New tests to catch drivers on drugs

PUBLISHED : Sunday, 11 March, 2012, 12:00am
UPDATED : Sunday, 11 March, 2012, 12:00am


Police have added a battery of tests to their armoury in a renewed crackdown on the city's drug-drivers.

From Thursday, officers will be able to compel drivers suspected of being under the influence of narcotics to give urine and blood samples if they fail a new five-part impairment test.

The changes follow 18 months of negotiations with lawmakers and come just weeks after the driver of a red-top minibus was arrested for drug-driving on suspicion of taking ketamine.

Superintendent Shylock Wong Yiu-ming said the tests were expected to be 95 per cent accurate and make it easier to determine whether motorists were under the influence of drugs.

They are based on models in Australia, Britain, the United States and Canada. A total of 200 traffic police officers have been trained to conduct them, with plans to expand that number to 1,200 officers. Wong said the officers empowered to run the tests were well qualified and would only apply them to drivers 'under reasonable suspicion'.

The police crackdown will focus on six illicit drugs: heroin, ketamine, Ice, cannabis, cocaine and Ecstasy.

A driver found to be driving under the influence of those drugs - even if his or her driving is not impaired - faces a maximum penalty of HK$25,000 and a three-year prison sentence. A driver's licence could also be disqualified for five years for a first offence and 10 years for a second.

Traffic police who suspect a driver of drug-driving will flag down the vehicle and conduct a breathalyser test to check for alcohol.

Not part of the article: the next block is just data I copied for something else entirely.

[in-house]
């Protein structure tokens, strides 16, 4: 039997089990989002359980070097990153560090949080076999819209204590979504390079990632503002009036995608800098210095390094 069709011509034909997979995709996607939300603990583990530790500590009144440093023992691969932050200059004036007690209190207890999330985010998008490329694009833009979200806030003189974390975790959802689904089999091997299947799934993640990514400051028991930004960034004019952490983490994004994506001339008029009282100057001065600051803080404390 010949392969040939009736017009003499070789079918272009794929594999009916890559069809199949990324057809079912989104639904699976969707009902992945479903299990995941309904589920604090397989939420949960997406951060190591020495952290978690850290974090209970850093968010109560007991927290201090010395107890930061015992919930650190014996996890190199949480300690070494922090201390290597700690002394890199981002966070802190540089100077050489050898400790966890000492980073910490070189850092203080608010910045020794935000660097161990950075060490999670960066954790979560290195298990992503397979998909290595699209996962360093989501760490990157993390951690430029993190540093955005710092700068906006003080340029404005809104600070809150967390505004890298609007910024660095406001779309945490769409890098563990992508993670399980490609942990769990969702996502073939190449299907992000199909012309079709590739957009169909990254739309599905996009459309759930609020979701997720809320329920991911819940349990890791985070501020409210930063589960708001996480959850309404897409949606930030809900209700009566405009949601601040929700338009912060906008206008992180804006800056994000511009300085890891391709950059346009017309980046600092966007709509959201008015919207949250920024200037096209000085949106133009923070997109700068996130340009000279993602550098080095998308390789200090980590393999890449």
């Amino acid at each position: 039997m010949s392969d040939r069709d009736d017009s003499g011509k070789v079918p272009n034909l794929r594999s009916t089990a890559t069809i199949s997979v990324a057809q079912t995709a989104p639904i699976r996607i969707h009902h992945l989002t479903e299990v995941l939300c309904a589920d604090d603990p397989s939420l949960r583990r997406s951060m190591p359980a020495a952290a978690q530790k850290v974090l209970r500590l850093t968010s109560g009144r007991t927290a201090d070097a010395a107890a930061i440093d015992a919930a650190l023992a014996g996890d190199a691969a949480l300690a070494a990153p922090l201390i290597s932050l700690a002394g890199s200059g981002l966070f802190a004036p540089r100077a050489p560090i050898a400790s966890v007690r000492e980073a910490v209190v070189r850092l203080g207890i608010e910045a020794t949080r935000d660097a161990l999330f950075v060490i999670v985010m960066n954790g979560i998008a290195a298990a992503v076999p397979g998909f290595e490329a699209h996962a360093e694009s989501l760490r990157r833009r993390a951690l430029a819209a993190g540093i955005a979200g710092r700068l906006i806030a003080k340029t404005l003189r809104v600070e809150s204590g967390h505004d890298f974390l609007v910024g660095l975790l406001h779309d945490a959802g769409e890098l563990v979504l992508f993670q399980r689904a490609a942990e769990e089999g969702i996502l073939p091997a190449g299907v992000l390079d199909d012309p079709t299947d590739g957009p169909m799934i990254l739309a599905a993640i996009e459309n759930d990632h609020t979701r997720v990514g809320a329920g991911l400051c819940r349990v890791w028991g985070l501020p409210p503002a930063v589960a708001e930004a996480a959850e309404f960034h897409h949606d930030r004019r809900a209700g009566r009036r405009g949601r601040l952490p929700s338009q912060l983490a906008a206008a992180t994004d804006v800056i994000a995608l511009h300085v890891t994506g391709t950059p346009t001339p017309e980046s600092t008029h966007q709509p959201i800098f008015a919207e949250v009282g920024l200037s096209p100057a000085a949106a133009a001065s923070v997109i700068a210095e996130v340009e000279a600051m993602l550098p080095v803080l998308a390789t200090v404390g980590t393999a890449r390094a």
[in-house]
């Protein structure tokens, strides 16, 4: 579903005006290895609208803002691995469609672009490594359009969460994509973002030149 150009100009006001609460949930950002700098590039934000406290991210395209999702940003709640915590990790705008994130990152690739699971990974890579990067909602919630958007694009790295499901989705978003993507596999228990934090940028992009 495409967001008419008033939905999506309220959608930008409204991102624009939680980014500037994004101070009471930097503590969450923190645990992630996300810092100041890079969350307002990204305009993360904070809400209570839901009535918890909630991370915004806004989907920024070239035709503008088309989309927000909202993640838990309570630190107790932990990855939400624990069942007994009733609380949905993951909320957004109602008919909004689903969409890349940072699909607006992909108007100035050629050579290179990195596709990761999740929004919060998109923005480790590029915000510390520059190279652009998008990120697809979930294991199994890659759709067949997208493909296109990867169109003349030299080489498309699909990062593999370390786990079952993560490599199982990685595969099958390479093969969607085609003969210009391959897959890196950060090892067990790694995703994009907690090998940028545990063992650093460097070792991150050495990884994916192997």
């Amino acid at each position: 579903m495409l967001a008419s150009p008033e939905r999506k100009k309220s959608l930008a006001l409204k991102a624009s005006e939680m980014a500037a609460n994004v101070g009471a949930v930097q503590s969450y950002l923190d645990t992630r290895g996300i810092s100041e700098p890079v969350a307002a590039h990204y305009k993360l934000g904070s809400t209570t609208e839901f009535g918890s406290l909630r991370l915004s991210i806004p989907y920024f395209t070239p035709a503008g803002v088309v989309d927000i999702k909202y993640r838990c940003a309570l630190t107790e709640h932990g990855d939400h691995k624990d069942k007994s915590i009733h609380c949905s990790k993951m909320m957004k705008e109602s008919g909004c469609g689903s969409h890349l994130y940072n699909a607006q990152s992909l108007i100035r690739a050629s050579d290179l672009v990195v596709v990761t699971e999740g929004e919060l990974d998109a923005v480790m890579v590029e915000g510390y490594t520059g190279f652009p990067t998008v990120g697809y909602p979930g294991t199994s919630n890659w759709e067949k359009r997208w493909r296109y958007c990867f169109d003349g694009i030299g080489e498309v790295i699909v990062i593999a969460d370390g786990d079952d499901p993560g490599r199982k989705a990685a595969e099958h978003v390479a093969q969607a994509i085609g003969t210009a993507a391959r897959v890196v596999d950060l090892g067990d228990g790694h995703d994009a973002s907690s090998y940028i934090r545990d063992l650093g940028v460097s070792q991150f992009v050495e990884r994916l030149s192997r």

If drug use is suspected, the officer will check for pupil dilation and ask the driver to count backwards.

If the officer still suspects the driver has taken drugs, he or she will be taken back to a police station where one of the trained officers will conduct a 30-minute five-part impairment test.

The test assesses a person's alertness, the ability to process instructions and a sense of balance, co-ordination and depth perception.

It involves checking the driver's pupils, the ability to stand on one foot, count silently, count aloud, and to put a finger on his or her nose.

If the impairment test shows that drug use is likely, then the officer will take the driver to a hospital for a blood and urine sample. If it tests positive, the driver's licence will be suspended for 24 hours.

If the driver is unfit to complete the impairment test, then a blood and urine sample will be taken immediately but the driver's licence will not be suspended.

Drivers will face the same penalties if they take other drugs - illegal or prescribed - that render them incapable of controlling their vehicle.

The Road Safety Council has published a pamphlet to inform people of the effects various prescribed drugs might have on driving ability.

If a driver is found to be under the influence of drugs and alcohol at the same time, he or she can be prosecuted for breaking both drink - and drug-driving laws.


The number of arrests for drug-driving in Hong Kong last year, according to police. There were 84 arrests for drug-driving in 2010


The number of arrests for drink-driving in Hong Kong last year, according to police. There were 1,147 arrests for drink-driving in 2010